Samora Machel, The first president of Mozambique remains a central figure of independence. We are going tell you about this African legend considered in his country as father of the nation.

Samora Machel

Mozambique before the Europeans

“(…) the crowd was all dressed with silk and velvet clothes. There were great and well-organized states down to the very last details. There were powerful sovereigns and wealthy industries. They were civilized to the bone! It was the same on the east Coast, like Mozambique for example’ [1]. This is how German historian Leo Frobenius described Mozambique before the European slave trade, based on testimonies at that period. The country was part of the Mwene Mutapa Empire and the important mineral wealth of southern Africa flowed through its port of Solafa to be traded with East Asian and Arab countries. The ancient Mozambicans, very haughty and proud of their civilization, had boats for their international trade.

Illustration of Kongo and Southern Africa at the arrival of Europeans (author unknown)

Mozambican cities will collapse with the arrival of Portuguese slavers. After an absolutely heroic resistance for decades, the country was subjected to the Europeans’ fierce domination. 1,000,000 is the estimated number of Africans who were deported from the territory [2]. After this bloodletting, Mozambique officially became a Portuguese colony in 1891.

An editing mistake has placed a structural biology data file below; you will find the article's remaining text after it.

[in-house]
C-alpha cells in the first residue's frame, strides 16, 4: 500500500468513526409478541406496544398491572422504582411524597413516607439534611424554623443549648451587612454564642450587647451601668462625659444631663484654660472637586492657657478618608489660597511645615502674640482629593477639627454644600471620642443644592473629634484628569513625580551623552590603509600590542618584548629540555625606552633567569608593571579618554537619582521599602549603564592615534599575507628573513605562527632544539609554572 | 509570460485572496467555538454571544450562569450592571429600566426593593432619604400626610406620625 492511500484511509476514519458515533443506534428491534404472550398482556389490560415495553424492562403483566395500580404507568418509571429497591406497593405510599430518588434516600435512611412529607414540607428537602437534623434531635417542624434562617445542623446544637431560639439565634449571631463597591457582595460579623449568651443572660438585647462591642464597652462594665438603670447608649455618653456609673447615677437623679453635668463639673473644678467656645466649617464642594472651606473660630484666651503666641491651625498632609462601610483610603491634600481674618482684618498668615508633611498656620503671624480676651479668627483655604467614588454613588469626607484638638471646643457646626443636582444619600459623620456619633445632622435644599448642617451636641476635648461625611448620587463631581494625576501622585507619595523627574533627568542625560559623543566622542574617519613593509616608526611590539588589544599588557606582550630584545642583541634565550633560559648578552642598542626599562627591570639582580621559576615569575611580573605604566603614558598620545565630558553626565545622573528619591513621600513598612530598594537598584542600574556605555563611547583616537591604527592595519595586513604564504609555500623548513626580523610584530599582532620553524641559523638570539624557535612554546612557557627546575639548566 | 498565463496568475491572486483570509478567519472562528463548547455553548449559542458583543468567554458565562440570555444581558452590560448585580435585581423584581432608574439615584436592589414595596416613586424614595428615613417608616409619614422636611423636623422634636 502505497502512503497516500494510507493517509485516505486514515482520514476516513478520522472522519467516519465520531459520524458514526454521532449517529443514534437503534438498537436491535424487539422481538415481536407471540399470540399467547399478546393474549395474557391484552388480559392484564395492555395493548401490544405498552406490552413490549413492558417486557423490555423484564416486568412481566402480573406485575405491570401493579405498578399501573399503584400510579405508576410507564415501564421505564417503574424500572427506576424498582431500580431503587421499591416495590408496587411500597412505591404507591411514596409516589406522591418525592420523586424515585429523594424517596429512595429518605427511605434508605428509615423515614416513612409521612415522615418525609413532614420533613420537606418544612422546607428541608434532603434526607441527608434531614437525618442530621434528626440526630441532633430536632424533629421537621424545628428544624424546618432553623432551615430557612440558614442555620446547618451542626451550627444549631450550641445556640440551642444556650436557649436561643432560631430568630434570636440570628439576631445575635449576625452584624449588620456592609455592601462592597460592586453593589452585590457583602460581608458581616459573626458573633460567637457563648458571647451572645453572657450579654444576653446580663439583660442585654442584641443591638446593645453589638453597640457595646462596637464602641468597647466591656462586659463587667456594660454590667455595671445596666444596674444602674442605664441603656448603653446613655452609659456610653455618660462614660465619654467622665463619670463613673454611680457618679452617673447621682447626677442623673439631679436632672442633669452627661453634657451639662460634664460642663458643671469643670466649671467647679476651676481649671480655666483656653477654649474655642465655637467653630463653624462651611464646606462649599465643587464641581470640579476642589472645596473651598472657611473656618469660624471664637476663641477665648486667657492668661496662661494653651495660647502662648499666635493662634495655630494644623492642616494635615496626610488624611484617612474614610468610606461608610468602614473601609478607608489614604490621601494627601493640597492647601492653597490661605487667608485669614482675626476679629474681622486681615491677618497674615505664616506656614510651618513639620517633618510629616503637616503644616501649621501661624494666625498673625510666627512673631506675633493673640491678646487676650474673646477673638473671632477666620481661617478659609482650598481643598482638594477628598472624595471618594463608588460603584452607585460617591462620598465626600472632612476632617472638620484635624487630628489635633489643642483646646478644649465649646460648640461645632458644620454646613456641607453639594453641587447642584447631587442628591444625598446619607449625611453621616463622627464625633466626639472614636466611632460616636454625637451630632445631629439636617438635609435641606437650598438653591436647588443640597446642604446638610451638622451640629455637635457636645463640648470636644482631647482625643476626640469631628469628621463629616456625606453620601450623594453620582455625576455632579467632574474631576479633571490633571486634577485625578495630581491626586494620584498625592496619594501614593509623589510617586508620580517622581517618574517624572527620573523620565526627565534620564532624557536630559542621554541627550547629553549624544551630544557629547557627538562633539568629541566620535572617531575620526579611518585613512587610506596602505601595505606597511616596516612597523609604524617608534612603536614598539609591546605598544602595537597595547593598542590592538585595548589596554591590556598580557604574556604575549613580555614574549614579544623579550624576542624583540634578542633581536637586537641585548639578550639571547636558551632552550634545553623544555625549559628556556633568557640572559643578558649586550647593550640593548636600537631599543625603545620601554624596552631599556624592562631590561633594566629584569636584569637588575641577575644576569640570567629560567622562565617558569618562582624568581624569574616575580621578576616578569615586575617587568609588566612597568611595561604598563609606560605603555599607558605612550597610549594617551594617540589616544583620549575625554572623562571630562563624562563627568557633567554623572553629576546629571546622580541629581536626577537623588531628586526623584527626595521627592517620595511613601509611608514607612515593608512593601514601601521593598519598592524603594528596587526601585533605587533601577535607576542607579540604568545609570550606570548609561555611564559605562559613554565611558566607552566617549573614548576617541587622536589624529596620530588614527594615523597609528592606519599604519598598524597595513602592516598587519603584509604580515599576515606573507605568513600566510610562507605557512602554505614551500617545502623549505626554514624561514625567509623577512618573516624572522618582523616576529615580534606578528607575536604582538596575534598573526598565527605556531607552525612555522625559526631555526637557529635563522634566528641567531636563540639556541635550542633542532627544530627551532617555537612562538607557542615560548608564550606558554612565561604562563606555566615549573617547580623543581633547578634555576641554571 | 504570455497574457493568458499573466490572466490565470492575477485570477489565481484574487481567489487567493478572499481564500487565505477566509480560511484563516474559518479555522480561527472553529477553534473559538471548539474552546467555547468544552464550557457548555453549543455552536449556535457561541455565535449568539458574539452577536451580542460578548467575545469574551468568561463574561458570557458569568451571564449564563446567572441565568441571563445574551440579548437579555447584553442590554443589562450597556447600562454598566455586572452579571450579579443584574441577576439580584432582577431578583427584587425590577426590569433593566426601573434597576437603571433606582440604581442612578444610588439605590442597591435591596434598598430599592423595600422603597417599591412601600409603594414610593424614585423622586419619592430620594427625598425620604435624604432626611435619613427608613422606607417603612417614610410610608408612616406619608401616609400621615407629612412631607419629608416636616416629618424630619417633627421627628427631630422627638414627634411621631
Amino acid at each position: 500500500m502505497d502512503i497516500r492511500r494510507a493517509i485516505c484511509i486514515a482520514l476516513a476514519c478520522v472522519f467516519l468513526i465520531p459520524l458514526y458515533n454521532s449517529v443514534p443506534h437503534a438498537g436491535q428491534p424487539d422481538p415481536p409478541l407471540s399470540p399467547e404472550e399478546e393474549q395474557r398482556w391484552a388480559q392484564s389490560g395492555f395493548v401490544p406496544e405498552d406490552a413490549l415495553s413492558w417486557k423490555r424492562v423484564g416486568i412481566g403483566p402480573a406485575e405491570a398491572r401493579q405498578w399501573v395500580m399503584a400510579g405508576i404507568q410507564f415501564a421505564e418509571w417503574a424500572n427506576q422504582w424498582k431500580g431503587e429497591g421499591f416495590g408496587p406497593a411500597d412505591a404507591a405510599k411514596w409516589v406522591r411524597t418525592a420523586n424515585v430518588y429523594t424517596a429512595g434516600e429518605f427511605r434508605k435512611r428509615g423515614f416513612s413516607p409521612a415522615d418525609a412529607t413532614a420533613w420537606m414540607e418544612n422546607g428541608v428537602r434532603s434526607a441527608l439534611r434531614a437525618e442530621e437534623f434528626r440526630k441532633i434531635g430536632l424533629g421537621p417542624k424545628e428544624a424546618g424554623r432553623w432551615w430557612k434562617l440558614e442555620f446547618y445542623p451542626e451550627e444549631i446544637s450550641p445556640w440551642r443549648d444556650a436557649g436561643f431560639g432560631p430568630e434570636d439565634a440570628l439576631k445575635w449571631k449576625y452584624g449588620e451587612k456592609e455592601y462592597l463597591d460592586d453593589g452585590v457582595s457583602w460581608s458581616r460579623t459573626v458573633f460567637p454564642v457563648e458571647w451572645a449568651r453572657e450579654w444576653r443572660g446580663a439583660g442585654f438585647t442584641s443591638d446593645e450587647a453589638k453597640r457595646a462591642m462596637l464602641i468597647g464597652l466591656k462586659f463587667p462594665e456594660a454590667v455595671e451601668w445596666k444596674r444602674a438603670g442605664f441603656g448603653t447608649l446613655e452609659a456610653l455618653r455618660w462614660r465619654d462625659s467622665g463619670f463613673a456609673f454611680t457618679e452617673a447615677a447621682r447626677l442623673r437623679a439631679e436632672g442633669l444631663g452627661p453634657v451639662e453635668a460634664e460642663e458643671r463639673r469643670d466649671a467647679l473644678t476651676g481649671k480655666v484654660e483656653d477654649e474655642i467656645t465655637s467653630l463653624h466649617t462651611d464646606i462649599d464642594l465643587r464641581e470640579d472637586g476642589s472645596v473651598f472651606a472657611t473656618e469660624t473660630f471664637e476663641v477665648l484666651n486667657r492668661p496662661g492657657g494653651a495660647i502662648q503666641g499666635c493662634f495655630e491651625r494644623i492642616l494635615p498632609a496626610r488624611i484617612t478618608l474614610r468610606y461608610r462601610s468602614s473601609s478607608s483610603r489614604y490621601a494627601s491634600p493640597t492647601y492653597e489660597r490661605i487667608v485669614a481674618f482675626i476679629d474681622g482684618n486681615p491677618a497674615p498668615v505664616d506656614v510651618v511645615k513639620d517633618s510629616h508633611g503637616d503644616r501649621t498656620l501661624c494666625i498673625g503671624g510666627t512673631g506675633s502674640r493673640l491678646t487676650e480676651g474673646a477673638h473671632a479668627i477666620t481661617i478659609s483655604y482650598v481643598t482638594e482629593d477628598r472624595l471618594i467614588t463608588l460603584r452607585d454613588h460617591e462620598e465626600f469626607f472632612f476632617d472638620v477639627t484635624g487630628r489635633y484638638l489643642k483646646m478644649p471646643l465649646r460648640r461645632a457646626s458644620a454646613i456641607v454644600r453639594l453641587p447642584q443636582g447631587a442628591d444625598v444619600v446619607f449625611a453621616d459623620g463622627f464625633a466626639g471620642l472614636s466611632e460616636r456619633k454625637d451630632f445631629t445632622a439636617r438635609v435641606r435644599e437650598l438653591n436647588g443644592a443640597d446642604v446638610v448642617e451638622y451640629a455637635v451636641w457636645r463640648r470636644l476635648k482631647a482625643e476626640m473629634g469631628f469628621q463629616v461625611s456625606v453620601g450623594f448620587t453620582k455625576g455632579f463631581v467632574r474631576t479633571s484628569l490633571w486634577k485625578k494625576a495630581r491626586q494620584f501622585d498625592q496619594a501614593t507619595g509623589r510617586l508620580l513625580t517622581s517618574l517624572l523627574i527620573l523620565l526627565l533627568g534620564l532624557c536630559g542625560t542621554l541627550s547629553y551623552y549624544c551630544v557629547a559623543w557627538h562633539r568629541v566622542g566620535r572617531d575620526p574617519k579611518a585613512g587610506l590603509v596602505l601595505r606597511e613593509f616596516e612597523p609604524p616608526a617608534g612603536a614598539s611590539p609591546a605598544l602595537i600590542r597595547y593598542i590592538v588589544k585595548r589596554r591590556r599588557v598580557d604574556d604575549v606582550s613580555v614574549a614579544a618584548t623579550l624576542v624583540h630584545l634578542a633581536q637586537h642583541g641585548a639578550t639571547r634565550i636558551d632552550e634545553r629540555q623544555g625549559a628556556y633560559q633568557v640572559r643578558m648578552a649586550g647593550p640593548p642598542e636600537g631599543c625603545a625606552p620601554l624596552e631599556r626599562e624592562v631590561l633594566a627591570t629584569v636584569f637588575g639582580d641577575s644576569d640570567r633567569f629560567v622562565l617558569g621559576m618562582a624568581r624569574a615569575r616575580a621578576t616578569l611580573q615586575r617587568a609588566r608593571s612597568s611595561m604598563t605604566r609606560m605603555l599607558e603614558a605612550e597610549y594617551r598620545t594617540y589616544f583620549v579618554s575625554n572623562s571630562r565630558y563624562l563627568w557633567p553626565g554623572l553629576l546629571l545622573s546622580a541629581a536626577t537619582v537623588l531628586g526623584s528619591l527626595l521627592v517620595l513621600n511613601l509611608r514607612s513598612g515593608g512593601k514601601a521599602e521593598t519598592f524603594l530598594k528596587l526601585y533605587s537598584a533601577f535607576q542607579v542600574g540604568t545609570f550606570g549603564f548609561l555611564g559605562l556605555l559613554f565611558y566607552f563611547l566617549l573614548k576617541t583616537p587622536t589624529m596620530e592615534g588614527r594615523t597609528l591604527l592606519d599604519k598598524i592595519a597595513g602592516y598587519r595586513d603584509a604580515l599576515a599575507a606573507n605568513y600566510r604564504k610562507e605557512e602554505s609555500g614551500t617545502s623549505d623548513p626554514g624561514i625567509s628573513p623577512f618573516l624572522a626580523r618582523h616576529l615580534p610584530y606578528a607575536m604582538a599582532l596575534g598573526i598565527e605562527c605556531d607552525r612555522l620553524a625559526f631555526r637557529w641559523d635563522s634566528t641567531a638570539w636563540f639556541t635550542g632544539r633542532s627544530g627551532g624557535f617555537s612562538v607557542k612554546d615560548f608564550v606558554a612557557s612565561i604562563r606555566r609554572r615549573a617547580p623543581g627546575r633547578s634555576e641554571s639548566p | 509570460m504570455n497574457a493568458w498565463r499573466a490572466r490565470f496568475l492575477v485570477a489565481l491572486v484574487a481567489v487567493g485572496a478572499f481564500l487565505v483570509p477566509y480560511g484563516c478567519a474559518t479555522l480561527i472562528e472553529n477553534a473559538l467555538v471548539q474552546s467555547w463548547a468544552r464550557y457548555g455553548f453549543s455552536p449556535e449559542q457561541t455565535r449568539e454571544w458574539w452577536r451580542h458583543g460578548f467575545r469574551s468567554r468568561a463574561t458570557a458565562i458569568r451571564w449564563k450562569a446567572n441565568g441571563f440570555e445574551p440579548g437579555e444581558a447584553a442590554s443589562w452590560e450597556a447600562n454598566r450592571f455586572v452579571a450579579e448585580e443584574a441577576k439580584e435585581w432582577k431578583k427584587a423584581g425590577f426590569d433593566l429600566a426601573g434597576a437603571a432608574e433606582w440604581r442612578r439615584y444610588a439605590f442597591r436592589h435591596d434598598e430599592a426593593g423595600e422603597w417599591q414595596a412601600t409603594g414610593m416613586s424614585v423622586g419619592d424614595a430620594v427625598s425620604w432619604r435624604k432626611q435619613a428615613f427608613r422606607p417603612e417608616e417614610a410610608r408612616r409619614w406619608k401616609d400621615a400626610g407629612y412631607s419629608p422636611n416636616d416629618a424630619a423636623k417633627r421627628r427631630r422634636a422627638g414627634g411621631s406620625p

The colonial hell

“Blacks in Africa must be run and organized by Europeans (…) and be considered as instruments of production organized or made to be organized by a white-led economy” Marcelo Caetano, Minister of the Colonies and President of the Council of Ministers from Portugal [3].

The colonial philosophy of the Portuguese was different from that of other European nations. The Portuguese, present for 400 years in Africa, considered Mozambique, Angola, Guinea Bissau and Cape Verde, and Sao Tome as part of their multicontinental state. Refusing to be called colonial power, they did not differ from the inhuman practices of the British, French, Belgians and Germans.

With the help of multinational companies, the Lisbon government deprived Africans of their lands, enslaved them through forced labor, ripped them off through colonial taxes, suppressed those who were reluctant to its rule, renamed places and people in Portuguese, encouraged the immigration of thousands of whites to hold high positions, controlled the movements of Africans on their own territory. An unacceptable system of apartheid was established. In 1950, only 4000 out of 5.7 million Mozambicans had the right to vote.

Portuguese people having a good time on Mozambican beaches while Africans were suffering

Samora Machel, the origins of a commitment